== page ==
We hear this question all the time: Is reading the news bad for you? From our perspective, it’s a loaded question.
While there’s news that helps guide decisions such as where we want to live or who we want to vote for, there’s also constant news about wars, civic unrest, failing economies, and violent events.
Whether we immediately recognize it or not, the media we consume impacts more than our understanding of the world; it influences our thinking, behavior, and emotions. This can lead to friction between news educating us versus stressing us.
In fact in 2017, a report from the American Psychological Association (APA) found that American adults felt a conflict between their desire to stay informed and their view of the media as a source of stress.
So, then how do create an ideal equilibrium? While we can’t promise an exact answer, we’ve built this guide on news wellness to help empower readers to build healthy news habits. Scroll through to hear what exactly news wellness is, insights from reports and our own news consumption survey, and resources on building your ideal news wellness.
News wellness is the process of staying informed while balancing our emotional, psychological, and social well-being.
In fact, it's one of our four core values at Below the Fold. News wellness is a term we coined, we prioritize healthful news reading experiences, whether that's how we write, organize, or design.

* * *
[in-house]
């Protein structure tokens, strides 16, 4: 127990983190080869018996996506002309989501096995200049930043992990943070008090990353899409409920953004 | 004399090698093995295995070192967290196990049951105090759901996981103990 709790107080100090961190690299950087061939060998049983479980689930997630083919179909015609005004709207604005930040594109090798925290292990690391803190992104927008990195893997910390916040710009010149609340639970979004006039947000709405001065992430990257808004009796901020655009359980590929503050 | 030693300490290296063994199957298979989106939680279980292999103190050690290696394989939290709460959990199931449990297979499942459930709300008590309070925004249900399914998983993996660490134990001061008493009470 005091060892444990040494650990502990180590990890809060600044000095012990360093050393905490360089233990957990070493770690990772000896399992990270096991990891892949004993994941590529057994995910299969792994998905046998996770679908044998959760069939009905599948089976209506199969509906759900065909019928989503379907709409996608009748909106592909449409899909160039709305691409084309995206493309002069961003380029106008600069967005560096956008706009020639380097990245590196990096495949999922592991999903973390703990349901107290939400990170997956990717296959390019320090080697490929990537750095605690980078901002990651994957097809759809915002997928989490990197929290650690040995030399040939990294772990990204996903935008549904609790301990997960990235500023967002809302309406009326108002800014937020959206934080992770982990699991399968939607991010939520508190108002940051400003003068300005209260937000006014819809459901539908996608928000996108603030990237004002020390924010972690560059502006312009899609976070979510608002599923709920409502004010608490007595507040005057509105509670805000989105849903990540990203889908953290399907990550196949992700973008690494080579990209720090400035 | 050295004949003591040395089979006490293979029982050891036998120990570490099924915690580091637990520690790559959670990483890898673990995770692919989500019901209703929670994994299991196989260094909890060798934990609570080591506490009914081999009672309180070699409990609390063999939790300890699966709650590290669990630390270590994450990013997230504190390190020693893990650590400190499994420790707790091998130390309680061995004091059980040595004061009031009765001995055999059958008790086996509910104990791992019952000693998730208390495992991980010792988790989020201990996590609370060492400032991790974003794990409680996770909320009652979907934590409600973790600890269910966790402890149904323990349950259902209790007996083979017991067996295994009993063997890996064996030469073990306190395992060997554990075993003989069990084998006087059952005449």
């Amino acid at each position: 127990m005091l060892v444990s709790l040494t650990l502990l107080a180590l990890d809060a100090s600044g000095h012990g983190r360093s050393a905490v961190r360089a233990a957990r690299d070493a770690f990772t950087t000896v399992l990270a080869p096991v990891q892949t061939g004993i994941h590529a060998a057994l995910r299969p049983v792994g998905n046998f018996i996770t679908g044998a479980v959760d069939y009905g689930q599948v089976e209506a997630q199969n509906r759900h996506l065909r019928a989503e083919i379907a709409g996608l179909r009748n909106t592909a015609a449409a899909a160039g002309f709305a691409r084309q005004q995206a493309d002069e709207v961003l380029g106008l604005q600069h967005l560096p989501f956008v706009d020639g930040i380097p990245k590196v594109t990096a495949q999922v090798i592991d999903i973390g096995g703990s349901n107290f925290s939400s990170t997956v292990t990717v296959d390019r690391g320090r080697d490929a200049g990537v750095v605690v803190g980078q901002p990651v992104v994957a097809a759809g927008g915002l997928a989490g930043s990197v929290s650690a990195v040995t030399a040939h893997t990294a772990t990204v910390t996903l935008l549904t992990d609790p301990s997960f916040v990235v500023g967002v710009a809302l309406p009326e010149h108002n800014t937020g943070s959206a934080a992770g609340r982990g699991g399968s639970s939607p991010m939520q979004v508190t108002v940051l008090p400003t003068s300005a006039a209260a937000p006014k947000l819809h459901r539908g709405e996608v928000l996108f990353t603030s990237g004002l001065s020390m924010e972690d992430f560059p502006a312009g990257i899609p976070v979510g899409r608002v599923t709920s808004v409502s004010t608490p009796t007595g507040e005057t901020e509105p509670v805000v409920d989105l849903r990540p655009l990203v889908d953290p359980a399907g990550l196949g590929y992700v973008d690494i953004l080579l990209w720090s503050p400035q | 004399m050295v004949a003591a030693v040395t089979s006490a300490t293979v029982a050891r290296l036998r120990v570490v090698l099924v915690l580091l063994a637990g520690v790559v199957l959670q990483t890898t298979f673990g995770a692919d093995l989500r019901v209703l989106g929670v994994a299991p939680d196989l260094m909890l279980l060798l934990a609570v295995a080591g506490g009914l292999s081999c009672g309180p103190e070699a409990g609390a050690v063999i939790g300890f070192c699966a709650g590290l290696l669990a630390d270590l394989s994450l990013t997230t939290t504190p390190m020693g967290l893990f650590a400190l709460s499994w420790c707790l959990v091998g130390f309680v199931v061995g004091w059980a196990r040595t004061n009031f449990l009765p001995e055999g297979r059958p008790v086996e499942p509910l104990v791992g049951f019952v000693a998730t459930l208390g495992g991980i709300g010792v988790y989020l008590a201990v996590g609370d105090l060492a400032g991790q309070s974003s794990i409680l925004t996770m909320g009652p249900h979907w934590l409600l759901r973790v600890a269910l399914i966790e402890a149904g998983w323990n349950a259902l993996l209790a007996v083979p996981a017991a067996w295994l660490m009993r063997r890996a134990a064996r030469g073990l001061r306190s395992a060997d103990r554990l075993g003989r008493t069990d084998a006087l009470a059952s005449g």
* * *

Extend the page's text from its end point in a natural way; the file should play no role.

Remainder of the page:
News wasn’t always as stressful as it is today, and the 24-hour news cycle may be the first culprit of making it so.
At first, 24-hour reporting was quite novel in nature. Most attribute the beginning of this round-the-clock news cycle to CNN when they began live, constant reporting of the Gulf War. But soon, every network, news site, and beyond began reporting round-the-clock, leading to a deluge of content that is not only impossible to keep up with, but potentially draining in nature.In 2017, the American Psychological Association (APA) released a survey on “Stress in America.” The results revealed that while 95% of adults say they follow news regularly, but 56% say that doing so causes them stress.
We recently completed our first News Wellness Study, where we surveyed adult American news readers and found that not much has improved; if anything, it’s only gotten worse.
We found that 98% of adults agreed — either strongly (54%) or somewhat (23%) — that news is stressful. Despite this stress — 98% agreed, either strongly (73%) or somewhat (25%) — that it’s important to stay informed.
With 24-hour news networks and conversations with friends, family and other connections on social media, it’s hard to avoid the constant stream of stress around issues of national concern. These can range from mild, thought-provoking discussions to outright, intense bickering, and over the long term, conflict like this may have an impact on health. Understanding that we all still need to be informed about the news, it’s time to make it a priority to be thoughtful about how often and what type of media we consume.
Arthur C. Evans Jr, PhD, APA's CEO
The constant stream of news content is not only stressing us out, but exhausting us.
A 2020 report from Pew Research found that, for several years, Americans have been exhausted by the volume of news that exists. Specifically, 66% of Americans feel worn out by the amount of news there is.